As long as your mother shows she is coherent and understands what she is doing there is virtually nothing that you can do. If she shows signs that she is unaware of what is actually happening on a consistent basis, you can see an attorney to seek guardianship over her due to her incompetence. That way not only would you have power of attorney but you will have court ordered control over your mother. For your purposes now your brother being the named the personal representative in the will has no meaning. Your mother is still alive. The will does not take effect until your mother passes away. If you have an objection at that time, you can express your objections. However, there should be a legally valid reason for him not to become the PR, i. e., he's an ex-felon, been fired from a job because of extortion or something similar, or something of that sort. Also if there are other siblings and they too object to him being the PR that might carry some weight.
    Answer Applies to: Florida
    Replied: 8/14/2013
    Ben T. Liu Law Office
    Ben T. Liu Law Office | Ben T. Liu
    The power of attorney is good only when the person is alive. Whether you can exercise the POA now depends on the language of the document. One can be both the agent of the POA and personal representative of the will.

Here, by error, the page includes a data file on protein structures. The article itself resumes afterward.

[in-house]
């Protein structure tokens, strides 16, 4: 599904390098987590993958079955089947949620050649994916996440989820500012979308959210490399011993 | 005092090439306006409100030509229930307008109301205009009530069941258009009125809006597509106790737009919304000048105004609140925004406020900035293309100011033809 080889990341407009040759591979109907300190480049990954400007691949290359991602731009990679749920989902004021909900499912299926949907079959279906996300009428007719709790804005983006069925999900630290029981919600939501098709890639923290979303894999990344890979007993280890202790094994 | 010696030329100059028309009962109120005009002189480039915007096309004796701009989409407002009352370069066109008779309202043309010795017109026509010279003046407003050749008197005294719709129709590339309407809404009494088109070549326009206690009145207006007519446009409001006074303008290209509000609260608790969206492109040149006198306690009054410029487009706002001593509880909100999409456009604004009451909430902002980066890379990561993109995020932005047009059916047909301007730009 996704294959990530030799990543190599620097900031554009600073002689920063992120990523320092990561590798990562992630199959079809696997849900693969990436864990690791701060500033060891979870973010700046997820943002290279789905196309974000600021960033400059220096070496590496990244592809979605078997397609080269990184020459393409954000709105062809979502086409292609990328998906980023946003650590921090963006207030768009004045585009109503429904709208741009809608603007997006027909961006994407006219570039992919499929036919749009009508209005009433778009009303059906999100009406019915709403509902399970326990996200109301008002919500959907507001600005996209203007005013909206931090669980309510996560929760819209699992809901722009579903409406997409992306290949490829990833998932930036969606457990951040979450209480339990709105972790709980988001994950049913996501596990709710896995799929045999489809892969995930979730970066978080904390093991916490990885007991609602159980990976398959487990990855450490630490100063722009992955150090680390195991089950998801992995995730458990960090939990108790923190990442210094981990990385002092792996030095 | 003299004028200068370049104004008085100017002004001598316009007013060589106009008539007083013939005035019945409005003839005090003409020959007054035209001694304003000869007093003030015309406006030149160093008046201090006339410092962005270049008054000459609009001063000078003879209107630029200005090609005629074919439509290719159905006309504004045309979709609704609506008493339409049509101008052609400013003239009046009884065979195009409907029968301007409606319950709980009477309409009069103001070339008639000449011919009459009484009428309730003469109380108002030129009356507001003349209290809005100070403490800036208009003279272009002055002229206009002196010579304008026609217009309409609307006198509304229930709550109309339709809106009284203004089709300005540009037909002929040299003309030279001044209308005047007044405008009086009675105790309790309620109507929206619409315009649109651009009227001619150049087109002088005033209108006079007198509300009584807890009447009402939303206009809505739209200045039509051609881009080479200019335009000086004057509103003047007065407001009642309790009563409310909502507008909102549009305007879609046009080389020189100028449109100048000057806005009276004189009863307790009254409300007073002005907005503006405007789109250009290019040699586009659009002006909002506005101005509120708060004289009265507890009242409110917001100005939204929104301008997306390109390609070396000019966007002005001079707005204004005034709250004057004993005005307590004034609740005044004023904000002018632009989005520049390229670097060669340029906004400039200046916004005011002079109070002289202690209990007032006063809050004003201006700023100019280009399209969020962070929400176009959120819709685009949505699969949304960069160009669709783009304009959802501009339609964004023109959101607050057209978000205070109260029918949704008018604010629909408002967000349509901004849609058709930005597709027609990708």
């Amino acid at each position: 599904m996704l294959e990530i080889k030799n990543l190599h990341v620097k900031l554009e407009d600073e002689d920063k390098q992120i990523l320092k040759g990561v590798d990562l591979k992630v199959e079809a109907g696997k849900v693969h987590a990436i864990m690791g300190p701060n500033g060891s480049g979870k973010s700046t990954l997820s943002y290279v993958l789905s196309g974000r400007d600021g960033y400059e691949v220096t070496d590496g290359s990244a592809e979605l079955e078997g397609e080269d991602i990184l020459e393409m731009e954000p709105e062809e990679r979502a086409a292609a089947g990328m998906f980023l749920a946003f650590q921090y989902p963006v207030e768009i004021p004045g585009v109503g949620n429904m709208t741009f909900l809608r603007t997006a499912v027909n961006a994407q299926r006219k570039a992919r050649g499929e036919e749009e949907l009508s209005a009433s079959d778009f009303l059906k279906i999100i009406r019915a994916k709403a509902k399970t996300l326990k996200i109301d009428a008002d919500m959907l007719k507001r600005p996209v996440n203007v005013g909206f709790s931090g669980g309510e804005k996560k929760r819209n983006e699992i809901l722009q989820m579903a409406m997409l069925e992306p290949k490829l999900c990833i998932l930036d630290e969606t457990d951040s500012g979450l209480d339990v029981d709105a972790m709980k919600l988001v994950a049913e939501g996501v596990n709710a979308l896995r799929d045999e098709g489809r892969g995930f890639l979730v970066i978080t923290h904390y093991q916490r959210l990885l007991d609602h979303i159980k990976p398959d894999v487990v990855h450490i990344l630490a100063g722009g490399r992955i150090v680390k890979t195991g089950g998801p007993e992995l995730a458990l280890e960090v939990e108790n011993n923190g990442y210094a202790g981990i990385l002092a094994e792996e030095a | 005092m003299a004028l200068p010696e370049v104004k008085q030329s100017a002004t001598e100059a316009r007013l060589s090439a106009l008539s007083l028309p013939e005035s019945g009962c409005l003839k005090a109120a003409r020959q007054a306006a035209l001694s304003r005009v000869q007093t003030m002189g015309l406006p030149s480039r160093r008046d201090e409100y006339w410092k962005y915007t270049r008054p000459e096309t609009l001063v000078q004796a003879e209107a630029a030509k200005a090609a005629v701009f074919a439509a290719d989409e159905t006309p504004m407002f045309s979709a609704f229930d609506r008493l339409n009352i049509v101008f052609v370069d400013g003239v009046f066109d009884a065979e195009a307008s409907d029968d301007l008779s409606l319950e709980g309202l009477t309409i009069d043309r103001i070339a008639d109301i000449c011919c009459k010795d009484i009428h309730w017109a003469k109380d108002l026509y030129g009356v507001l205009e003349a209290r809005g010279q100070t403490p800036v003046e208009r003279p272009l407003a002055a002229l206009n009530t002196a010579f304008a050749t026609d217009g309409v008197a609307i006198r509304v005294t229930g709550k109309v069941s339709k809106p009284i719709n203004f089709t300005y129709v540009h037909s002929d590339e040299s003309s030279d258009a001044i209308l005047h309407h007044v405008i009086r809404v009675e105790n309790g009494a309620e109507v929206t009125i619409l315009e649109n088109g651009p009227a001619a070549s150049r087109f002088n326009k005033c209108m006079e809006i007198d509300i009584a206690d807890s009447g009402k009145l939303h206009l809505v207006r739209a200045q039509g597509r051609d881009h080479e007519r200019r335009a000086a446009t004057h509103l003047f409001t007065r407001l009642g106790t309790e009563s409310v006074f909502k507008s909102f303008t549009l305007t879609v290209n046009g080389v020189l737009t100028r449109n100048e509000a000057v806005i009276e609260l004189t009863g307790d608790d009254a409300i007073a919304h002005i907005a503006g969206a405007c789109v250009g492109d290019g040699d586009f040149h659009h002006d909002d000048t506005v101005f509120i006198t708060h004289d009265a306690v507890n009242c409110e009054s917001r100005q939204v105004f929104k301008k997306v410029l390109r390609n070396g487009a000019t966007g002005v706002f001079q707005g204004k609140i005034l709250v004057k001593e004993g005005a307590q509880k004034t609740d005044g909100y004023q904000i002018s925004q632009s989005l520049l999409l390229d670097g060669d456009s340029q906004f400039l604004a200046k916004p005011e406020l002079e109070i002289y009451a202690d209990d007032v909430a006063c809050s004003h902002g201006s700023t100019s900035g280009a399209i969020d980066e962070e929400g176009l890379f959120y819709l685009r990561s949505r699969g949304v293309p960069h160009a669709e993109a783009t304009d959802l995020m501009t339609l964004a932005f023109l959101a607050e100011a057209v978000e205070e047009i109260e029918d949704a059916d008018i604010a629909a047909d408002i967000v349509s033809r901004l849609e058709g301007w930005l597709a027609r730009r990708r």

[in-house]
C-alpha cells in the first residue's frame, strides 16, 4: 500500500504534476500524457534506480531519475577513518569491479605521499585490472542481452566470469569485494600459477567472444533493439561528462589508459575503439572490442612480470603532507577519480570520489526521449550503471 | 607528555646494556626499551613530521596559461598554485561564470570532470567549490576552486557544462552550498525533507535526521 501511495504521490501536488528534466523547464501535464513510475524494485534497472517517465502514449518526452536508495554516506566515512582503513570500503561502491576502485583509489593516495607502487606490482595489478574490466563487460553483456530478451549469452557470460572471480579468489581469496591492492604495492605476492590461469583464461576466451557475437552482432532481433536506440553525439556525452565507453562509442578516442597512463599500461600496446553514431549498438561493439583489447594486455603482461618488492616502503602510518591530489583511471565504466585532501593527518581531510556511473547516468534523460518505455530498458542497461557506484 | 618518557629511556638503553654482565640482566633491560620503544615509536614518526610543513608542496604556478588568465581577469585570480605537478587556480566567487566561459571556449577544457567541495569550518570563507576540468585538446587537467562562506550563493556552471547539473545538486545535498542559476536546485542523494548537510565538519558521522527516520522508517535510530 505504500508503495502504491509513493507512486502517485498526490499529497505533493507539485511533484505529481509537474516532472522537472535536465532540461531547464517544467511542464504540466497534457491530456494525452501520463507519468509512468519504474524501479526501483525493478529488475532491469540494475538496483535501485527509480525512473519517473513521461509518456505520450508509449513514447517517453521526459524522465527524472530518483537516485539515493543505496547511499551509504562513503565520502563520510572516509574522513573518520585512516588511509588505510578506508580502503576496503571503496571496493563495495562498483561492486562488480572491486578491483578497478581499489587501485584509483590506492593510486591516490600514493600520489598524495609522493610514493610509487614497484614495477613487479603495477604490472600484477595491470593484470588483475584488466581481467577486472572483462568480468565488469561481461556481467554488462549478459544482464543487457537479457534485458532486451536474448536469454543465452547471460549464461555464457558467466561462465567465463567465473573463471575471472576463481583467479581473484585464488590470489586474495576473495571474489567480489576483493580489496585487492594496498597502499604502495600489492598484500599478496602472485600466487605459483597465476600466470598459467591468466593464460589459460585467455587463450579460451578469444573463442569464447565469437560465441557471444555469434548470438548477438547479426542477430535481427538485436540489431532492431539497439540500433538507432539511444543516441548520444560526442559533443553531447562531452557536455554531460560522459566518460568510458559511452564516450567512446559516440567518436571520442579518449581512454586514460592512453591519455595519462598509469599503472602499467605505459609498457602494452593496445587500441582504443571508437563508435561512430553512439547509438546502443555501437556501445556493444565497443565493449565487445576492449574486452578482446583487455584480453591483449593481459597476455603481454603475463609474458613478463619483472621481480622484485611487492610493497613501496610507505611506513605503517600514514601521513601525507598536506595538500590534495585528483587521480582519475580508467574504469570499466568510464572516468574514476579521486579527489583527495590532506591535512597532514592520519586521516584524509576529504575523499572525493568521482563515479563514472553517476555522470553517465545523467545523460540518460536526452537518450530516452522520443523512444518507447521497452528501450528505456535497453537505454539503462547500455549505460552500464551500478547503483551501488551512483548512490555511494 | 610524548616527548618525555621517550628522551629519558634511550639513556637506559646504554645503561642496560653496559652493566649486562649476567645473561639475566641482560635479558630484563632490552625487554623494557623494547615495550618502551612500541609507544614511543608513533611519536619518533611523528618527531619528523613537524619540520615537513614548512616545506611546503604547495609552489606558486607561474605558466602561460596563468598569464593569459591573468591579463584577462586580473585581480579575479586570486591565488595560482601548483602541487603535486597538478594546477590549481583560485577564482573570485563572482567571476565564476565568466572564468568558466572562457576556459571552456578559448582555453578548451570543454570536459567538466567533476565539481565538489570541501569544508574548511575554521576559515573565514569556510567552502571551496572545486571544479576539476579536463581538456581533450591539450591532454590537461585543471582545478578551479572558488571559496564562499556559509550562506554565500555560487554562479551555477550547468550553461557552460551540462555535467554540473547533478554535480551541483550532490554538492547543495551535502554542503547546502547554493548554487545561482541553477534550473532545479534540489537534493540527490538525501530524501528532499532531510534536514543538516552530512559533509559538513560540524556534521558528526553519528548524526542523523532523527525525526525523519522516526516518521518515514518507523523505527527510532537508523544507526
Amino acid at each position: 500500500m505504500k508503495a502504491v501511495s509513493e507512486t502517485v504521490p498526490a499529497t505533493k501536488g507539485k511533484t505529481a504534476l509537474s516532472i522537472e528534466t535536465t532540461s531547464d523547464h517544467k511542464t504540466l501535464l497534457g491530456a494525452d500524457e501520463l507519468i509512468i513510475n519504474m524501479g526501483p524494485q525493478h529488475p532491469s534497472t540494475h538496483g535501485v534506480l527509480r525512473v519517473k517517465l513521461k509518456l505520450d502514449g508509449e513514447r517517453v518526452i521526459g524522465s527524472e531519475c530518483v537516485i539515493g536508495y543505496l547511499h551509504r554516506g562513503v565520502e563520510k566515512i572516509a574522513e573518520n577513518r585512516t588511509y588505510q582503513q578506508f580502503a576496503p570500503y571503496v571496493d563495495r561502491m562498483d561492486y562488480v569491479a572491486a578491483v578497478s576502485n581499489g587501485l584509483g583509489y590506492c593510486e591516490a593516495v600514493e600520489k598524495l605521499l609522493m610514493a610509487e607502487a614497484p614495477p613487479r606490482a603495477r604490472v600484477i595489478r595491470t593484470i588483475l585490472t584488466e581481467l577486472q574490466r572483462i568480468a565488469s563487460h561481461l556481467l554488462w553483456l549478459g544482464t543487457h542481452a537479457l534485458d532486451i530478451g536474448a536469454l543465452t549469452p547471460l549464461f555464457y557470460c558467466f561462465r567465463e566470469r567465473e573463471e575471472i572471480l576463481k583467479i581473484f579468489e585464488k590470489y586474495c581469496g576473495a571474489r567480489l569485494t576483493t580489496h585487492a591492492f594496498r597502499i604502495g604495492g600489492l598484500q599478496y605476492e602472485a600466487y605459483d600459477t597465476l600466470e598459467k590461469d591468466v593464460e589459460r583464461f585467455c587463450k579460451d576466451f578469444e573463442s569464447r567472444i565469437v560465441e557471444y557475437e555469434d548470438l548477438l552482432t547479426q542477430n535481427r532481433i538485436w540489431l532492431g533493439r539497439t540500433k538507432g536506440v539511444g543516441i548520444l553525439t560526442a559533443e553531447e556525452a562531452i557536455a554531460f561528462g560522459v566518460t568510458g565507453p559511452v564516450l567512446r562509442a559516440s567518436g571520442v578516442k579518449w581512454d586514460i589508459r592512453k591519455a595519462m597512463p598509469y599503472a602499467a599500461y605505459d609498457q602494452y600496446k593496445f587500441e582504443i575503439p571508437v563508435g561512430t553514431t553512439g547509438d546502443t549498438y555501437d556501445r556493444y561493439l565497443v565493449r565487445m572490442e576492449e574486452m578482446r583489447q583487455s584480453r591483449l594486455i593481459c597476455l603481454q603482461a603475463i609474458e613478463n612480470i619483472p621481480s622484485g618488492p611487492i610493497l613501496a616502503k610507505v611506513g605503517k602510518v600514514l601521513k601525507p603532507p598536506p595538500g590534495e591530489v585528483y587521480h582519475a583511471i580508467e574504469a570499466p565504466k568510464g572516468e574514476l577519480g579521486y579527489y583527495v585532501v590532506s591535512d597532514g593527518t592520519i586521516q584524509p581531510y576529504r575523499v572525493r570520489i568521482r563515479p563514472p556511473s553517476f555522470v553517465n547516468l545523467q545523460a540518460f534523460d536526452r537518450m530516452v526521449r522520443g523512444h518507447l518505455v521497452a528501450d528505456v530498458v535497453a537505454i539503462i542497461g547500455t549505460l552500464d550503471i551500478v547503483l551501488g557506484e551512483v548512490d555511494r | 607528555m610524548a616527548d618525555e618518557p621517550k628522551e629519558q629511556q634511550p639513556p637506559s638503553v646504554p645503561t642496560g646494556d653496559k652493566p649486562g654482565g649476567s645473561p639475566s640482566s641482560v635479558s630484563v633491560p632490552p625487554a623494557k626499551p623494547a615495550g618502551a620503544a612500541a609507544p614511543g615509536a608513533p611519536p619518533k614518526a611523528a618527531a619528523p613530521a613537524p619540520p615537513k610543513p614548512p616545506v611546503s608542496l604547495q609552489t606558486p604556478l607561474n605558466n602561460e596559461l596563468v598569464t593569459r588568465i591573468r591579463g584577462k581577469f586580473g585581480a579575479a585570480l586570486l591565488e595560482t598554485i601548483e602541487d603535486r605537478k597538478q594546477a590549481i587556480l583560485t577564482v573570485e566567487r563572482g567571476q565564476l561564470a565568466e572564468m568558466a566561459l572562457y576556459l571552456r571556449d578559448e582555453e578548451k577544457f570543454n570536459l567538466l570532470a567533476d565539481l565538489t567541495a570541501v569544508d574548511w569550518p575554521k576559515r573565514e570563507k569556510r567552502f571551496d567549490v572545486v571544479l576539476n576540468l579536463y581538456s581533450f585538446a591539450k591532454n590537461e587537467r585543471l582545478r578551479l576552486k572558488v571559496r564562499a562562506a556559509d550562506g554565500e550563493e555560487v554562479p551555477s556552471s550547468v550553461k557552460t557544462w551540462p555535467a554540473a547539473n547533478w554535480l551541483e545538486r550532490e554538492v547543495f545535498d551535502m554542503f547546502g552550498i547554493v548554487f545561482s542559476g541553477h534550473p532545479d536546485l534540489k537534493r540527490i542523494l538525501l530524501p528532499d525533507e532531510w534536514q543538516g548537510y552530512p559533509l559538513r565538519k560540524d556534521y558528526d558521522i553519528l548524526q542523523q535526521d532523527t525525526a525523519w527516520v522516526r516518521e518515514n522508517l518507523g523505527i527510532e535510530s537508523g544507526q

Answer Applies to: Michigan
    Replied: 8/14/2013
    Sanford M. Martin, P.A. | Sanford M. Martin
    Yes, in fact both responsibilities are common. A POA terminates at death; a will has legal effect upon death, so there is no conflict.
    Answer Applies to: Florida
    Replied: 8/14/2013
    Law Offices of Charles R. Perry
    Law Offices of Charles R. Perry | Charles R. Perry
    The same person can hold both the power of attorney and the right to be an executor after the person issuing the power has passed away. I do not understand what you mean by "invoking" your power of attorney. If your mother is competent and wishes to revoke it in favor of your brother, then she has the right to do so.
    Answer Applies to: California
    Replied: 8/14/2013
    Attorney At Law | James G. Maguire
    Your POA is valid unless your mother revokes it. She can change the POA as long as she is living, and is mentally competent to do this. The same person can have POA and be the executor after the testator's death.
    Answer Applies to: Louisiana
    Replied: 8/14/2013
    Vandervoort, Christ & Fisher, P.C. | James E. Reed
    She can always change it (so long as she is competent). Your brother can be both personal representative and agent under power of attorney.
    Answer Applies to: Michigan
    Replied: 8/14/2013